6 Easter Yr C May 1 2016 Audio
I love the long, warm days of summer. But those days are preceded by these days, rainy and chilly. And yet, we're always so very thankful for the moisture, that has turned the grass green and put the trees into a flowering frenzy. All of this rain gives life to our world, but as we know, all that moisture is life-taking as well. Flooding and storms are always difficult to watch especially when we are just so thankful for the moisture.
The rains and and the water that brings forth new life, remind me of my baptism. I am reminded that I have been joined with Jesus in the life and death of the baptismal waters. I am reminded that we are in a constant process of life, death and resurrection. I am reminded that God is never finished with me, that there is always another layer to be shed, another washing, another opportunity. There is forgiveness and healing, and that always leads to new growth and new life. And, the baby ducks are always born in flocks and travel together.
“Then the angel showed me the river of the water of life, bright as crystal, flowing from the throne of God and of the Lamb through the middle of the street of the city. On either side of the river is the tree of life with its twelve kinds of fruit, producing its fruit of each month; and the leaves of the tree are for the healing of the nations.”
The book of Revelation was born out of a time when people who followed Jesus had to live under cover. Worship of the gods was proscribed by the Roman Empire. Empire and worship were one and the same. The book of Revelation gave hope in that context, and describes the community that Jesus has set up on earth that is an alternative to empire. These were people who would gather and sing songs to God and to the lamb, to share stories and to break bread in remembrance of Jesus’ death and resurrection. They came together around a radical and transforming vision of the joyful reign of God. In this letter from John this community heard a call to faithfulness, a call to renew their love for one another. They heard the promise that they would be victorious, provided that they resist the seductions of the empire. I reminded you last week that the signs and portents of revelation worked to wake up the people to change, to wake them up so that they could resist the seductions of the empire.
The vision of Revelation gathers the community together beside God’s riverside, to drink of its water of life, to find shelter beside God’s majestic tree of life with its healing leaves. As you read these verses in Revelation chapters 21-22, imagine yourself walking into this city through its open gates, exploring the landscape that the angel unfolds before you. You are safe at last. You are beloved.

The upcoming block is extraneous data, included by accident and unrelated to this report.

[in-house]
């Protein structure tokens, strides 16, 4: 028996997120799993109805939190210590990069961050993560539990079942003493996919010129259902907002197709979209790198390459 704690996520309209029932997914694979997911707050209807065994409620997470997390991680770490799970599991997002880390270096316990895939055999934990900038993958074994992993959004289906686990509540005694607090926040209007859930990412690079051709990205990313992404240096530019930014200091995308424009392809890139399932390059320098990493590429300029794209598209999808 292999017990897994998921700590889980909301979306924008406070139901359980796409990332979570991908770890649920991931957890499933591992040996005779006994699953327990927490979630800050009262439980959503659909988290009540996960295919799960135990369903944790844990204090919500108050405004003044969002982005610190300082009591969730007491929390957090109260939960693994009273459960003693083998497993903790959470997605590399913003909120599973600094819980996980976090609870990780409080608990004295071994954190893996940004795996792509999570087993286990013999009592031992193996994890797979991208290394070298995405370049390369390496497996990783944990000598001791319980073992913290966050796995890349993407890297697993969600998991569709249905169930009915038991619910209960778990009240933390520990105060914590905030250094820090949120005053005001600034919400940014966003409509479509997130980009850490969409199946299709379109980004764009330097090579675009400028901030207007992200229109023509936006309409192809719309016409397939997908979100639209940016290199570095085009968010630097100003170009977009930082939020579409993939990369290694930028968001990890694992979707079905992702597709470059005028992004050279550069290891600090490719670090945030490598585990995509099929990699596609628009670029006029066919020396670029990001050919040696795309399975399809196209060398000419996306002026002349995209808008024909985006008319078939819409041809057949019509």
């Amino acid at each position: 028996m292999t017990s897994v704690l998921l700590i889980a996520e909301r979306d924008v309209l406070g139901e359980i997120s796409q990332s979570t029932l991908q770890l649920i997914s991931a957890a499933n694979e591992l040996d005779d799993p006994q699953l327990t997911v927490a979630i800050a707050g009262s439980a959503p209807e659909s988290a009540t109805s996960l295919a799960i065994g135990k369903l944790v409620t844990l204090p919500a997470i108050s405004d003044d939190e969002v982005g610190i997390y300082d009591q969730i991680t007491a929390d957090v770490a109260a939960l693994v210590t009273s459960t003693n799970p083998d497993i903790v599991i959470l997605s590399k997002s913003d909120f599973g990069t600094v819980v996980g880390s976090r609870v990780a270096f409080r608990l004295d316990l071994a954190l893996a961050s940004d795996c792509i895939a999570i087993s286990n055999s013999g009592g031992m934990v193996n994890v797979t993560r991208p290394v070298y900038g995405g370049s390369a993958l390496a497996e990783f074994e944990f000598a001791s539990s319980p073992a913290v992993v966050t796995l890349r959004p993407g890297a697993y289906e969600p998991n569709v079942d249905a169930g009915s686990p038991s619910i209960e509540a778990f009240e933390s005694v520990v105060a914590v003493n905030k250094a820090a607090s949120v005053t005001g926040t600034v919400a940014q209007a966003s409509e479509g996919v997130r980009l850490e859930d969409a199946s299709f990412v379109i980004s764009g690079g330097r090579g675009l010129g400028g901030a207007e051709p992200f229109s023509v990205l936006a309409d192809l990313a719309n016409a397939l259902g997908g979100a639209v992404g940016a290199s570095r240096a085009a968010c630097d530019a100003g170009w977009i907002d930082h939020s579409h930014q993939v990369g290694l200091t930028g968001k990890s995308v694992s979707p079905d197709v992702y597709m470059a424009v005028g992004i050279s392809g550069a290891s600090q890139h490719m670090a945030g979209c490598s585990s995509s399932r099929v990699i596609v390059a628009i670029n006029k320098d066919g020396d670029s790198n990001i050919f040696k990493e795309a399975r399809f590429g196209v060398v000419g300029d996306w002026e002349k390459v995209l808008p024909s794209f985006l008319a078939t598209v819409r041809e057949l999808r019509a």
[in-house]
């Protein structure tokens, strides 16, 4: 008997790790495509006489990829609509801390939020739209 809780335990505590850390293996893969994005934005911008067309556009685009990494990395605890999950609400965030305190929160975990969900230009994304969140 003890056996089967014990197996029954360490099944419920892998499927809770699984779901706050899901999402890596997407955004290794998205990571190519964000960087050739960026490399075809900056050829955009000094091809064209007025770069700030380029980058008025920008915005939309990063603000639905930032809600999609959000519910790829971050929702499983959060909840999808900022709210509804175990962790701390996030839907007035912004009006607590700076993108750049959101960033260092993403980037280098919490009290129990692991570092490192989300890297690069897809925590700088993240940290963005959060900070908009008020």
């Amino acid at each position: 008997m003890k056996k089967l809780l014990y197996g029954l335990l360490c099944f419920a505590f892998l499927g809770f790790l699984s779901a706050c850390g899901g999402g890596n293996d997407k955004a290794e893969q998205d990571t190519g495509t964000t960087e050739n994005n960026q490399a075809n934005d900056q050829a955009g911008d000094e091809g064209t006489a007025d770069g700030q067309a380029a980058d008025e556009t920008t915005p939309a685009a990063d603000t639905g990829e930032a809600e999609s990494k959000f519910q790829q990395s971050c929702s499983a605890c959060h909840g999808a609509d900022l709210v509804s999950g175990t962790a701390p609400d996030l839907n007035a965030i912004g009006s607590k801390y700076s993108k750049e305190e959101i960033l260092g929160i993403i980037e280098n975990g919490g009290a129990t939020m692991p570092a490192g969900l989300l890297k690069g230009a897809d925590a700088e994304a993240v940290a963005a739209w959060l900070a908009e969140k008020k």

I began today with my stories of being reminded of my baptism and being reminded of new life and resurrection because those experiences bring me to a place where I can imagine this reality that John describes for us. However, I know that the truth of our lives here and now is that the seductions are powerful. The seduction of greed, of exclusion, and of self-importance is powerful indeed. Chapter 21 in Revelation speaks specifically to the healing of all nations through the leaves of the tree of life. There is much in Revelation that some have used to dominate others and to create a culture of fear. The concept that some know as the rapture is clearly a misinterpretation of the message of Revelation. The call to transformation and to reconciliation and healing is clear in Revelation. The call to turn away from violence, to turn away from greed, to turn away from exclusion, to turn toward peace, to turn toward generosity, to turn toward inclusion is mighty powerful. God’s holy city provides enough food for all, in God’s holy city all hunger is satisfied.
Given this interpretation of Revelation, that revelation offers hope and freedom, nourishment and sustenance in a culture of greed, violence, and narcissism, I ask you this question. How does this speak to your deepest hunger? How does this speak to the deepest hunger of our world? I think we spend our lives yearning and searching for nourishment, for something that resembles the holy city that is described in Revelation. Our search takes us by way of false nourishment. Like eating potato chips instead of sweet potatoes, or candy instead of fruits and vegetables. We look for satisfaction in places that can only offer us momentary delight. But when we look away from God to satisfy our hunger, we continue to go away hungry.
Gathered at the riverside, God’s people, you and I, have tasted life-giving water and manna from heaven. We have glimpsed God’s beloved city. Because of that, everything is different now. Everything and everyone is precious. The challenge is to live our lives according to the story of God’s beloved city, to live in terms of its blessing. We live in freedom, not enslaved by the need to please and perform, but fully and absolutely and abundantly loved by the God who created us, who came into our world to live, suffer, and die as one of us, who rose from the dead, and lives among us,
and who will come again to reign here in the company of the creation.
We live our lives connected to one another. Barbara Rossing reminds us near the end of her book, The Rapture Exposed, that Revelation’s story is about seeing the Lamb beside you in every moment of your life, in the car, at the shopping mall, at work and at school. We might call that Lamb, the Love that wins. Revelation is about looking more deeply into God’s picture and seeing how the Lamb, the Love that wins, is leading you even now into a world of joy and healing.
And next time you are washed in the rain, next time you witness new birth, remember who you are, God's beloved. Equipped and sent to love others.
Thanks be to God. Amen, Alleluia.